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Behold, Your Mother

May 14, 2023 Speaker: Jonathan McLeod Series: Sayings of Jesus on the Cross

Topic: Family Scripture: John 19:26–27

Famous Last Words

Our current series is on the last words of Jesus, the seven sayings of Jesus on the cross.

When a person dies, we often want to know their last words. Sometimes last words are powerful. Sometimes they’re funny. And sometimes they’re strange.

  • “Give me my glasses.” - Mark Twain
  • “One last drink, please.” - Jack Daniel
  • “Well, folks, you’ll soon see a baked apple.” - George Appel, an American murderer, prior to execution by electrocution
  • “Me mudder did it.” - Arnold Rothstein, American mobster, when asked who had fatally shot him
  • “Give my love to Mother.” - Francis Crowley, American murderer, prior to execution by electrocution
  • “You are wonderful.” - Arthur Conan Doyle, spoken to his wife in their garden; he proceeded to clutch his chest and die

The third saying of Jesus on the cross is found in John 19:26-27: “When Jesus saw his mother and the disciple whom he loved standing nearby, he said to his mother, ‘Woman, behold your son!’ Then he said to the disciple, ‘Behold, your mother!”

What do these words of Jesus on the cross tell us about him?

The Death of a Mother’s Son

Four women are standing near the cross of Jesus: “his mother [Mary] and his mother’s sister [possibly Salmome, John’s mother], Mary the wife of Clopas, and Mary Magdalene” (v. 25).

There’s a contrast between these four believing women and the four unbelieving soldiers, who are gambling for Jesus’ clothing. The big prize is the tunic, which is “seamless” (v. 23). (One commentator wonders if this tunic had been made by Mary.)

Also near the cross is “the disciple whom [Jesus] loved” (v. 26; cf. 13:23; 20:2; 21:20). The unnamed disciple is John, the author of this Gospel. 

When Jesus sees his mother and John standing there, he says to Mary, “Woman, behold, your son!” (v. 26). And then he says to John, “Behold, your mother!” (v. 27a).

We think of the crucifixion of Jesus as the death of our Saviour, but it was also the death of a mother’s son.

Mary was probably a widow, about fifty years old, with little or no prospect of remarriage. We’re told that “from that hour [John] took her to his home” (v. 27b). He cared for her as his own mother.

So even in the midst of such awful suffering, Jesus made sure his mother would be taken care of.

Being the Mother of Jesus

What was it like being the mother of Jesus? You might think it was an easy job. Jesus was, after all, the perfect child! But you might recall what Simeon said to Mary when Jesus was only a few days old: “A sword will pierce your own soul” (Luke 2:35). It turned out that being the mother of Jesus wasn’t easy.

(Being a mom often isn’t easy. We are to find our identity in Christ, not in motherhood, etc.)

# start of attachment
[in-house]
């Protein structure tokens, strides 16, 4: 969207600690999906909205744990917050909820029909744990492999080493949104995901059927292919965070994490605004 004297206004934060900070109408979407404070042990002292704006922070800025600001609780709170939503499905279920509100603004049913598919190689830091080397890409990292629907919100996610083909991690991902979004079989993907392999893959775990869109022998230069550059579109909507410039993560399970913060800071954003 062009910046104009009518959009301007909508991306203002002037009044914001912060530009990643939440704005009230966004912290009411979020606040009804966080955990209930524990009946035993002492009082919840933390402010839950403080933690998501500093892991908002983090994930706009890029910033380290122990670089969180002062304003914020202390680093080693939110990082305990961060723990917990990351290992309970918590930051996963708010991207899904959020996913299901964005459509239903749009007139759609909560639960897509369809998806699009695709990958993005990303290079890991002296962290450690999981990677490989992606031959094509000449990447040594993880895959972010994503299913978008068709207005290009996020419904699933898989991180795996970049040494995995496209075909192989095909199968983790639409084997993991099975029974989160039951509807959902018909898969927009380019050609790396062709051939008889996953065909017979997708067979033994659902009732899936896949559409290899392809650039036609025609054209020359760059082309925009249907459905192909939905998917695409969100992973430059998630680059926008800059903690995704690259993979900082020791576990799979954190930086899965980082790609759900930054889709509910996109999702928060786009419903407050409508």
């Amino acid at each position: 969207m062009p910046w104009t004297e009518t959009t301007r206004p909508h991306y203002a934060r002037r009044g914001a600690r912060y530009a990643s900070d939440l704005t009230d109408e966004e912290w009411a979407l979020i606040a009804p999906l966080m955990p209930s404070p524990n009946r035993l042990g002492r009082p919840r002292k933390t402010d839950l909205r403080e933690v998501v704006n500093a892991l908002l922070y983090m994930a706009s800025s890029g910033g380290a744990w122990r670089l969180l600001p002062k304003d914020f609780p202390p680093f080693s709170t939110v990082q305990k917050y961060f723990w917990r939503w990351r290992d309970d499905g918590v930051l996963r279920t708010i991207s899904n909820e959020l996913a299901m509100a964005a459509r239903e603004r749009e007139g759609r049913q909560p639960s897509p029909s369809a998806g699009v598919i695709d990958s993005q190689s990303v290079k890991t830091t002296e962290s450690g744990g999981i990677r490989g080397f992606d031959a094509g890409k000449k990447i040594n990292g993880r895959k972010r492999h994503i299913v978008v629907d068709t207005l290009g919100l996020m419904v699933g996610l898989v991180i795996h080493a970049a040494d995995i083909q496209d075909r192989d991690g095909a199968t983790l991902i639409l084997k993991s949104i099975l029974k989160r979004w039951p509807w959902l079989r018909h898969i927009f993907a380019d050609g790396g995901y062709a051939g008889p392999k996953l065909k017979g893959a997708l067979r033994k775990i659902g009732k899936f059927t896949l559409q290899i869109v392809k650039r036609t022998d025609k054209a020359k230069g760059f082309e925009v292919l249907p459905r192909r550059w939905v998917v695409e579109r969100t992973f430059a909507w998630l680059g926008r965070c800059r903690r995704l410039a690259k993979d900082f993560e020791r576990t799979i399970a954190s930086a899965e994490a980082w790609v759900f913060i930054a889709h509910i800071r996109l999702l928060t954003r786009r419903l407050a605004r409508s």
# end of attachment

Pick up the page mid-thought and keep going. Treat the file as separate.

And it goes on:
Do you wonder why Jesus addressed Mary as “woman” instead of “mother”? He wasn’t being disrespectful. (The NLT translates the Greek word as “dear woman.”) Still, I’m sure Mary would have preferred to have been called “mother.”

To help us answer that question, let’s look at three other interactions between Jesus and Mary.

[Read Luke 2:41-51.] Mary scolds the twelve-year-old Jesus: “Son, why have you treated us so? Behold, your father and I have been searching for you in great distress?” (v. 48). Mary says “your father,” but Jesus talks about “my Father”: “Did you not know that I must be in my Father’s house?” (v. 49). He has a dual identity. He is both the son of Joseph and the Son of God. But Jesus didn’t use this as an excuse to disobey Joseph and Mary. Verse 51 says that he “was submissive to them.” What we see though is that Jesus and Mary’s relationship wasn’t a normal mother-son relationship.

[Read John 2:1-4.] Again, Jesus addresses Mary as “woman,” not “mother.” Why? Perhaps it’s because Mary thinks that Jesus will do what she wants him to do because she’s his mother. But his Father’s will is more important than his mother’s wishes.

[Read Matt. 12:46-50.] Jesus says that his mother and brothers are those who do God’s will. [Read Luke 11:27-28.] He’s not saying that family isn’t important. He’s saying that what’s most important is being a child of God. 

James and Jude, the brothers of Jesus, realized this. [Read James 1:1; Jude 1:1.]

Family Responsibilities

What do the words of Jesus in John 19:26-27 tell us about Jesus?

First, Jesus was someone who made sure he obeyed the Fifth Commandment.

Second, Jesus believed that membership in God’s family is more important than blood relationships.

Why did Jesus choose John to take care of his mother? Part of the reason was probably because his brothers were not yet believers (John 7:5).

I want you to see what John says near the start of his Gospel. [Read John 1:12-13.] This is what matters most. Mary becoming a child of God was more important than being the mother of Jesus.

We have family responsibilities, both in our family and the family of God.

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